Upgrade your roof's insulation

We may sound like a broken record at this point, but we'll say it again. Improving your home's energy efficiency puts more money back in your pocket. Consider hiring a qualified professional and ask about insulation that's R40 or higher.

Install a solar PV system

The cost of solar PV is dropping rapidly. With the rising cost of electricity off the grid, there's no better time to invest in clean, free energy from the sun.

Plan your trips

Need to run some errands in the city? Plan your route to save time and money, reducing emissions in the process.  

Get real about real estate

Think before you buy or build. Look for great insulation, a clean heat source, quality windows and doors, just to name a few.  Consider consulting with a sustainable building professional. 

Collective Action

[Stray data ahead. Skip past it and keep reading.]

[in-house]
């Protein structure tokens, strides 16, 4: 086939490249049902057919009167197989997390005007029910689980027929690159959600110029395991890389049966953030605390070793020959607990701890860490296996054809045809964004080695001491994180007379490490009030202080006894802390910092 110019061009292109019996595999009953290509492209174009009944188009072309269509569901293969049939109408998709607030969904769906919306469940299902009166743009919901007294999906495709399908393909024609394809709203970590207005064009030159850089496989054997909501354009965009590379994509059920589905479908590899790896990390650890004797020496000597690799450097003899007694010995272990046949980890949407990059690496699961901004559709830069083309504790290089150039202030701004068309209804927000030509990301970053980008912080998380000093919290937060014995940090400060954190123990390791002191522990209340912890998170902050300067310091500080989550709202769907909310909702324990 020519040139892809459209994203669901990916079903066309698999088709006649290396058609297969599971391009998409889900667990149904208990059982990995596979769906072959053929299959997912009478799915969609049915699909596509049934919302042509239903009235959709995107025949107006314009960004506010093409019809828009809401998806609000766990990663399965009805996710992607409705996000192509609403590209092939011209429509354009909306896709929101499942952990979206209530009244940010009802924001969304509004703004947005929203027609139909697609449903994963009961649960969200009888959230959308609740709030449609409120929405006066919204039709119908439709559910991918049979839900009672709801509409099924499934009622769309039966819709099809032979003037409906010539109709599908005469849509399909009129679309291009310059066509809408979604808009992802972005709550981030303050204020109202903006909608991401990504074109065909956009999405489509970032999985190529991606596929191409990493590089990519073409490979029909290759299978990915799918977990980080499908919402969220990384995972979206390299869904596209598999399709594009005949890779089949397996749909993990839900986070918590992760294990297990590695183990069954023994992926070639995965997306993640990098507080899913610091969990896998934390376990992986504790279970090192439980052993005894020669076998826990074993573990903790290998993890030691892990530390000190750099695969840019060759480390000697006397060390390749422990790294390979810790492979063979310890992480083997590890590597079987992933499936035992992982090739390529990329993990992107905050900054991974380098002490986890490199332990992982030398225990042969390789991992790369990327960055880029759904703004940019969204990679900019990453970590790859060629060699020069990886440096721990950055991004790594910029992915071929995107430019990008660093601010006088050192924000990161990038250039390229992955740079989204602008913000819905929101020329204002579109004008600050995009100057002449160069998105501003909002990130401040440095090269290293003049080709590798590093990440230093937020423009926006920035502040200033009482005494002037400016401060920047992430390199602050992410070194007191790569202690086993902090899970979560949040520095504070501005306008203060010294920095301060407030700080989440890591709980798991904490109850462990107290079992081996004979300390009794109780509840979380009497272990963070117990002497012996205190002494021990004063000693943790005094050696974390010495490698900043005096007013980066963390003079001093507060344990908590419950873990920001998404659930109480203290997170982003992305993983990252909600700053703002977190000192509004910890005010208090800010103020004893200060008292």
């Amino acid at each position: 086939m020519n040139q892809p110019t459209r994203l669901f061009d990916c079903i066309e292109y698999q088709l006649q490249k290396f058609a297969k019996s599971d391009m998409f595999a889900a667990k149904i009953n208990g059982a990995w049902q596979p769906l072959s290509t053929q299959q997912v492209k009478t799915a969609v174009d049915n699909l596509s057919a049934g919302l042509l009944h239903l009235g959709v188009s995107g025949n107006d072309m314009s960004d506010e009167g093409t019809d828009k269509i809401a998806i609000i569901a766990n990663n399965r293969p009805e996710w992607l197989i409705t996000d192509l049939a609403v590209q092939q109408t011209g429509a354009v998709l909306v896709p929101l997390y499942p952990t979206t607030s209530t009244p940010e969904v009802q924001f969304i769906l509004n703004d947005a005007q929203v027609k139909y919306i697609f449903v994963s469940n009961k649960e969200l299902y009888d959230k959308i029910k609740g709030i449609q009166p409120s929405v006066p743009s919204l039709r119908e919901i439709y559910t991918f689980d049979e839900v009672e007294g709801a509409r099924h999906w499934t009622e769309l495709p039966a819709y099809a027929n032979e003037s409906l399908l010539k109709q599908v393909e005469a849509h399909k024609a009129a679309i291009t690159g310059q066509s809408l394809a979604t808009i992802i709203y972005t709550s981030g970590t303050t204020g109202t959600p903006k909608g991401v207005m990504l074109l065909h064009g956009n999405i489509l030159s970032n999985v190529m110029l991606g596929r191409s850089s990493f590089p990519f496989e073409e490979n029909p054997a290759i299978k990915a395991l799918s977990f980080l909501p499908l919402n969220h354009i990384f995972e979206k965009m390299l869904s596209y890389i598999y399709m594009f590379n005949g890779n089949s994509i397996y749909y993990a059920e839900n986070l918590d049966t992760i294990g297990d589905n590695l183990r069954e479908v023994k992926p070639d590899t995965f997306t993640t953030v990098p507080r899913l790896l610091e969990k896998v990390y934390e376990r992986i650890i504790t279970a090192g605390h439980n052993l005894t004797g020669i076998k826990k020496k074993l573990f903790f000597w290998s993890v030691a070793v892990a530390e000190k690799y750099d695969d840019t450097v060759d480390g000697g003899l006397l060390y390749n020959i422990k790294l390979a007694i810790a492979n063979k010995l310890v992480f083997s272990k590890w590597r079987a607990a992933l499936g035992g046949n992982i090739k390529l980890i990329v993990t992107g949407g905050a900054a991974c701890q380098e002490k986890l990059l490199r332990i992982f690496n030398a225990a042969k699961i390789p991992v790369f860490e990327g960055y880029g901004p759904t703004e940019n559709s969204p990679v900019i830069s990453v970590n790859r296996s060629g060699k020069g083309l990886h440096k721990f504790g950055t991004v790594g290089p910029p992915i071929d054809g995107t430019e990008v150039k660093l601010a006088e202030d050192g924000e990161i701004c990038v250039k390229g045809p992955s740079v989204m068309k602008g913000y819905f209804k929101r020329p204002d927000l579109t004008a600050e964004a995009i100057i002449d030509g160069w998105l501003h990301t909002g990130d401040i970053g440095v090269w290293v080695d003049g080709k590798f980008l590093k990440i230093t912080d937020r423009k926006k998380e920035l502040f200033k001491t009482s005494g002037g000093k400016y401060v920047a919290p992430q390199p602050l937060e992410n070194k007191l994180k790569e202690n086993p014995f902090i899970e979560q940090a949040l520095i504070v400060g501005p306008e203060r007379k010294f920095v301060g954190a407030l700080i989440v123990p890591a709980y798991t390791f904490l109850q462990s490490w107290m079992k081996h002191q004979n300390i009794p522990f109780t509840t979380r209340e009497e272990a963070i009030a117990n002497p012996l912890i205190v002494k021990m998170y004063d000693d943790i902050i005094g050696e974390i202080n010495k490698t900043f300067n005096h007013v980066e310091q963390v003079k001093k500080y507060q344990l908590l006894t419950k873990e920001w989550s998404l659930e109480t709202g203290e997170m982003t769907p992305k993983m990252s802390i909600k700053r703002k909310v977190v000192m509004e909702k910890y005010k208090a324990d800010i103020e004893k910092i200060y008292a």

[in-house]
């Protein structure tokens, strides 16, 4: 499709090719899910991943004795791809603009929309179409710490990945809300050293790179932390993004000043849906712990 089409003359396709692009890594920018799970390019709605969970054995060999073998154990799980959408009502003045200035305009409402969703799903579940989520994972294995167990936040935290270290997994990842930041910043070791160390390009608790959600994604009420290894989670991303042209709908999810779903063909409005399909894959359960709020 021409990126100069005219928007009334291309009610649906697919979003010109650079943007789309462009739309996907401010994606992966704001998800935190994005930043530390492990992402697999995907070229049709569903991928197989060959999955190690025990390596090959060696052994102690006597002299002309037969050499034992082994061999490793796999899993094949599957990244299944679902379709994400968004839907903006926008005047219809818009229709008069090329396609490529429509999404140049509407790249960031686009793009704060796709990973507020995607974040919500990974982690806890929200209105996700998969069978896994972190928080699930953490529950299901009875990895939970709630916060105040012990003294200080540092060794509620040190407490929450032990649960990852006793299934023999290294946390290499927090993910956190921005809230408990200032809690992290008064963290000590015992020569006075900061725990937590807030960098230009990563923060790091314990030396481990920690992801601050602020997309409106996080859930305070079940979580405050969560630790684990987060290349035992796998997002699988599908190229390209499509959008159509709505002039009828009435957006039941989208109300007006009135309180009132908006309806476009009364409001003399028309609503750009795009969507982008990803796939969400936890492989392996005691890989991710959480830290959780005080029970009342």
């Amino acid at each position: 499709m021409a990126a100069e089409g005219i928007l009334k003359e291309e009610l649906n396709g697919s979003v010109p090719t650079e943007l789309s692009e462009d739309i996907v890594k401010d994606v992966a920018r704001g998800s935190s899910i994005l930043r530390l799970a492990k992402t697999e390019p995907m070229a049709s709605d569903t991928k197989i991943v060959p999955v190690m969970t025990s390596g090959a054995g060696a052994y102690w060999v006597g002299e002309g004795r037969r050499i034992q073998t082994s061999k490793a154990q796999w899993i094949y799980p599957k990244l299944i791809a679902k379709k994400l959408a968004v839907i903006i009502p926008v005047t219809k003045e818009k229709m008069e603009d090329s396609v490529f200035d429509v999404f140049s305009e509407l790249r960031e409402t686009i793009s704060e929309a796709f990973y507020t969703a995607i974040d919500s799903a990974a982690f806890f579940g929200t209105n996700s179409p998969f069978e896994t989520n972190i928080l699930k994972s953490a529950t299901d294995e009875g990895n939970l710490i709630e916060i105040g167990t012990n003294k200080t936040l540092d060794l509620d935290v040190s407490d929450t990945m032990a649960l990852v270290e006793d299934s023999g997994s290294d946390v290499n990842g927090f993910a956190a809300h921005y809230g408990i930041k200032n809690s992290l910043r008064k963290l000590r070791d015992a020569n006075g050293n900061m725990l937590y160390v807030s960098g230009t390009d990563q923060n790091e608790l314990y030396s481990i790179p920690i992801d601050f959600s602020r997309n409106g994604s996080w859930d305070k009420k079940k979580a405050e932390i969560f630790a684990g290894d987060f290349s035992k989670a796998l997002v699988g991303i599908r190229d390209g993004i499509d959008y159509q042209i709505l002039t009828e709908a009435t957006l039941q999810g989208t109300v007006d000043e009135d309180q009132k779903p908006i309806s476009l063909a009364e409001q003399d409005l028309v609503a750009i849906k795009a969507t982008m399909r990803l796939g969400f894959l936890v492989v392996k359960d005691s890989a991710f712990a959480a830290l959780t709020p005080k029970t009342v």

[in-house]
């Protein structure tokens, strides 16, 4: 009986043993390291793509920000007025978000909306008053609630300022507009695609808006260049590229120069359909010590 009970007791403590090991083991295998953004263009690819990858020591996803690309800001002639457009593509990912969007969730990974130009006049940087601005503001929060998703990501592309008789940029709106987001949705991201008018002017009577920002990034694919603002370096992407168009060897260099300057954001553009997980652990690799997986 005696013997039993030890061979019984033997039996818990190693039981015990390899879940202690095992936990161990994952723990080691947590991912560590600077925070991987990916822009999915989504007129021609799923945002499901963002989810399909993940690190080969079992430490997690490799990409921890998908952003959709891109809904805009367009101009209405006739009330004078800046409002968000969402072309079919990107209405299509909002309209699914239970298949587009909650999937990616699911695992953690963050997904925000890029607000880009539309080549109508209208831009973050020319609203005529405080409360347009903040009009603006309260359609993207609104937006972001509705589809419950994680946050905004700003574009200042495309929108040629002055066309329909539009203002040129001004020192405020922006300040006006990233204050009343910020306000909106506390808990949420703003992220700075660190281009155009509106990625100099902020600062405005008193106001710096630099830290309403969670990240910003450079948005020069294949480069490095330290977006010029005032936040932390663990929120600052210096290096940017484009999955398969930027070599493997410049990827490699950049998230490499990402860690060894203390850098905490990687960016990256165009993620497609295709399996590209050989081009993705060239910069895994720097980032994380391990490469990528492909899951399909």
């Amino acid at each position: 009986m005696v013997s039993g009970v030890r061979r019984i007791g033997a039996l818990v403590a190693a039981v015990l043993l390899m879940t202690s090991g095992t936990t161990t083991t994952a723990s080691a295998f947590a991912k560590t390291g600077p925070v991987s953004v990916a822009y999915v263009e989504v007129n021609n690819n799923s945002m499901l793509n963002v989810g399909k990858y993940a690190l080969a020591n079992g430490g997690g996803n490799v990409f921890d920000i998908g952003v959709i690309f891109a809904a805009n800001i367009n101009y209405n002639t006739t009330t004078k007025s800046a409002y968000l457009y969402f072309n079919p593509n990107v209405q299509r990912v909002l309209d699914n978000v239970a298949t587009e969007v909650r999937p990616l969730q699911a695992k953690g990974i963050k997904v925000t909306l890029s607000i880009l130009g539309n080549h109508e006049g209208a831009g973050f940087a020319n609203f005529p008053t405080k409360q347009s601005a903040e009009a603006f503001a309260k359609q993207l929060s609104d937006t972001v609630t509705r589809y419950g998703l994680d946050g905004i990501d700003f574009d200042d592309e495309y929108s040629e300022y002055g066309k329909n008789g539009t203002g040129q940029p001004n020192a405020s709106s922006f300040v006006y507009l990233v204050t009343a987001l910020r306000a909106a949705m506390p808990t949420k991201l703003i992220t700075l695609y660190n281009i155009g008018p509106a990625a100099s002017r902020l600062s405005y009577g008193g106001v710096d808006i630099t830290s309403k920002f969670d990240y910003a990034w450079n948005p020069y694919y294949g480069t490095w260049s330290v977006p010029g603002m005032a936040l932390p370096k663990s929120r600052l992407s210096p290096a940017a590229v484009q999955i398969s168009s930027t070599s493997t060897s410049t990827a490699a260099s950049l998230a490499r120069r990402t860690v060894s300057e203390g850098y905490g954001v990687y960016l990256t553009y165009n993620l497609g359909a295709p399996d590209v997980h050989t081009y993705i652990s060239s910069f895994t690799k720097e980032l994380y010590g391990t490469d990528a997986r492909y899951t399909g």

What society at large must do

Coming Soon

Coming Soon

Coming Soon

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"Never doubt that a small group of thoughtful, committed citizens can change the world; indeed, it's the only thing that ever has." - Margaret Mead. 
 
Citizens cannot rely on government alone to solve critically challenging issues. That’s why we’ve formed the Kingston Climate Hub: to provide non-partisan information on climate change, to engage with our community to take control of climate change in our own backyards, and to monitor government and industry actions and outcomes.